"CANTON FAMILLE ROSE"
With the arrival of famille rose enamels in the 1720s, decoration on Chinese hard-paste porcelain began to shift from Jingdezhen in the heart of China to the port city of Canton. By the end of the century two distinct design fashions were being produced by the then well-established Canton workshops: a neoclassical fashion of wholly European origin and a richly enameled look composed entirely of Chinese scenes. These colorful, crowded patterns reflecting Chinese myths and dramas and novels came to be known collectively as "Canton famille rose." Growing out of the "Mandarin palette" and "Palaceware" patterns of the 1780s, the "Canton famille rose" group begins about 1800, and includes in its first decades some very high quality enameling. Several writers have worked on the dating of this material, which is sometimes armorial or otherwise inscribed, and sometimes reflects English porcelain style in its borders. The scenes, though, remain exclusively Chinese, and, as D. Nadler points out, "...represent classical "Han" Chinese characters and never Manchus." (China to Order, p. 118). Interestingly, in some ways the "Canton famille rose" patterns represent a return to the Chinese decorative idiom of 17th century and early Kangxi Chinese export porcelain, when coats-of-arms were found embedded in Chinese landscape and Western shapes were entirely covered in exclusively Chinese decoration.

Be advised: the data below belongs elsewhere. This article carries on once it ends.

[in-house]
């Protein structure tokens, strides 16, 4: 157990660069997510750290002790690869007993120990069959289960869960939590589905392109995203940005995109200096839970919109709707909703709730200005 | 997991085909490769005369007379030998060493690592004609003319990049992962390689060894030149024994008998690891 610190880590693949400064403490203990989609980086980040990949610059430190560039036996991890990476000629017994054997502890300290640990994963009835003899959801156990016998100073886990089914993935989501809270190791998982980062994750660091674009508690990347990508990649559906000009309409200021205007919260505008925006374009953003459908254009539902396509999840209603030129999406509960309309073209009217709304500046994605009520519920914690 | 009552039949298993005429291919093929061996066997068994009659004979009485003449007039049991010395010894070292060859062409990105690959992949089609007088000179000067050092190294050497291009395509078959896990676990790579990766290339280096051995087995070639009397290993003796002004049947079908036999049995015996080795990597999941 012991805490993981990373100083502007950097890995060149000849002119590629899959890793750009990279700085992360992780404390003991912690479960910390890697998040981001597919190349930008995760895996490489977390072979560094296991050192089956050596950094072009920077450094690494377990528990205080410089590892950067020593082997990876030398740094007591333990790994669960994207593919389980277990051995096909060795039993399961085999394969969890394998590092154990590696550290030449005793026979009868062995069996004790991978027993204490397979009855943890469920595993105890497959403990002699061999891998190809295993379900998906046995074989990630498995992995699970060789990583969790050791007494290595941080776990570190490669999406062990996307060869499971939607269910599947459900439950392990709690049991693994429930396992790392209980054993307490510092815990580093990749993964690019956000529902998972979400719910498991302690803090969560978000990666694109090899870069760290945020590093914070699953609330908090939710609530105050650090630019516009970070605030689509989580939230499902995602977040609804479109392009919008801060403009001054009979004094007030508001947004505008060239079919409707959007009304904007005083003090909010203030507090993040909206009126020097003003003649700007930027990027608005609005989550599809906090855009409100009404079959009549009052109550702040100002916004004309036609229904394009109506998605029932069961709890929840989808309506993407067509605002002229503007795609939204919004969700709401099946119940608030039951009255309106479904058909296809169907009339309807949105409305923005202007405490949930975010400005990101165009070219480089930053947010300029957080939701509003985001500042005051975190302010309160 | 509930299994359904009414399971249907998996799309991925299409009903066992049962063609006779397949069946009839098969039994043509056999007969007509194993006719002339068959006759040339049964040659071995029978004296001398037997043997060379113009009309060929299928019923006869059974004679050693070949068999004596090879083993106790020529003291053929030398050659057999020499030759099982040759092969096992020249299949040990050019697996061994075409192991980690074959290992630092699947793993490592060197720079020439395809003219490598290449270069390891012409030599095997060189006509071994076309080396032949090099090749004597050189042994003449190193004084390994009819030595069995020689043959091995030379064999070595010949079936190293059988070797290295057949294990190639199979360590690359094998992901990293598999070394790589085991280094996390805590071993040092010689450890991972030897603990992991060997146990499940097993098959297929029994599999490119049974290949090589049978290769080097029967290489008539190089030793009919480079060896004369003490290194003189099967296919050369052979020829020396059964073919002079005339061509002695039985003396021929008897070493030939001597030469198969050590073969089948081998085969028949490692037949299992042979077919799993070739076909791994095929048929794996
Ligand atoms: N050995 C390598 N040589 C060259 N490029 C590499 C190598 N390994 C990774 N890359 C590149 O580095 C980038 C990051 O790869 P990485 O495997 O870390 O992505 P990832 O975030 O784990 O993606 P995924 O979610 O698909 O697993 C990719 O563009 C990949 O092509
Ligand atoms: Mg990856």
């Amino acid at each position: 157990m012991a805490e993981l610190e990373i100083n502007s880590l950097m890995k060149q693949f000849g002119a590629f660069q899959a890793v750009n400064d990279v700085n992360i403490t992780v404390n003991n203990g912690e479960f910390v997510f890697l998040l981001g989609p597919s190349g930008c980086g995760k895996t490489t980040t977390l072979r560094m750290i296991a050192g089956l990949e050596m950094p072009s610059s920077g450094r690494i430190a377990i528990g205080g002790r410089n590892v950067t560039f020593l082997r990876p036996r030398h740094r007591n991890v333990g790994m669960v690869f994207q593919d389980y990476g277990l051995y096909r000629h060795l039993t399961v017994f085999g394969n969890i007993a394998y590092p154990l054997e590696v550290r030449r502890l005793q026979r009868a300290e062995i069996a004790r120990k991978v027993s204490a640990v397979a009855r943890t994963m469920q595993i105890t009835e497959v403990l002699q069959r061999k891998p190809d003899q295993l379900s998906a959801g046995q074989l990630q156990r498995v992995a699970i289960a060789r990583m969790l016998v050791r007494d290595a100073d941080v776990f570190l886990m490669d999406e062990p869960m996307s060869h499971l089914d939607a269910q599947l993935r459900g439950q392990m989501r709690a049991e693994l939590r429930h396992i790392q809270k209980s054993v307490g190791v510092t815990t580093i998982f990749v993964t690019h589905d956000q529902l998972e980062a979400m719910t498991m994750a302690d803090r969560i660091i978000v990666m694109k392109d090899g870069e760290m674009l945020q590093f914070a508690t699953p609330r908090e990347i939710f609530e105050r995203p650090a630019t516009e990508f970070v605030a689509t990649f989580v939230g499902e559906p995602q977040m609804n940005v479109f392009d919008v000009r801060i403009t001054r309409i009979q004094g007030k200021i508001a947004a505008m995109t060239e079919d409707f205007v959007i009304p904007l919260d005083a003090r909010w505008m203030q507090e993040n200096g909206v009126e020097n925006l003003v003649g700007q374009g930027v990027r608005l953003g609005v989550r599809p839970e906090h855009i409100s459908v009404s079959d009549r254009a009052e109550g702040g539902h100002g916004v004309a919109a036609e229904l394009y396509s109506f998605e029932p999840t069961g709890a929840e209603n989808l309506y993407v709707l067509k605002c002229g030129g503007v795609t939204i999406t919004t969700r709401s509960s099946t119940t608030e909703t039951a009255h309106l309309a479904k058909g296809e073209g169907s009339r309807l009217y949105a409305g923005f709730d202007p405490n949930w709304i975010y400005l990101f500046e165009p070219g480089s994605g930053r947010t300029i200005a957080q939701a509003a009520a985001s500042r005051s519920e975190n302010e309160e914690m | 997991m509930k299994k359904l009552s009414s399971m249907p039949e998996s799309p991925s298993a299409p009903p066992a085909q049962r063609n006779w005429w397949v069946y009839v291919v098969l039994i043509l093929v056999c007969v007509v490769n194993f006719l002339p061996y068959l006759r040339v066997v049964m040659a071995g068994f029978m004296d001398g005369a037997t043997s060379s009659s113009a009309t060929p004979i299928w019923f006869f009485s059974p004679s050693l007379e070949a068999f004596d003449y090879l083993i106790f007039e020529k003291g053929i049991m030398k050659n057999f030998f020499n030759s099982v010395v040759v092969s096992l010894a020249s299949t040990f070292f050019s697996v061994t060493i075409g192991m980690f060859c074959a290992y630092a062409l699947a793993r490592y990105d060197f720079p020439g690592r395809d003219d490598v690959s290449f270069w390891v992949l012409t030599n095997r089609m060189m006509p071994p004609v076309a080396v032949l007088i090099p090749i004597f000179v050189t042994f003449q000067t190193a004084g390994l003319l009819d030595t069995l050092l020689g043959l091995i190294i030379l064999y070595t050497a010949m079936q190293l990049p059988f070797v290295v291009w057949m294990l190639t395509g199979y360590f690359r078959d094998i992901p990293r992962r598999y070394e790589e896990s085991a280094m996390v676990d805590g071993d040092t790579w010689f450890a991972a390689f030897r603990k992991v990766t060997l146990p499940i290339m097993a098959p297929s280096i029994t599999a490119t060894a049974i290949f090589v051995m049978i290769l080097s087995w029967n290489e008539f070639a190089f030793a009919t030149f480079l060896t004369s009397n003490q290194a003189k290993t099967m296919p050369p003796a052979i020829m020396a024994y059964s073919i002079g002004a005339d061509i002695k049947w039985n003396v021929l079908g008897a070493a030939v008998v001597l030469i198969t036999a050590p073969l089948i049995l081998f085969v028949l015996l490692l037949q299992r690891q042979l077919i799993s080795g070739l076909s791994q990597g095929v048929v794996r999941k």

Tuesday, 25 January
THE PROPERTY OF A NEW YORK COLLECTOR (LOTS 141-146)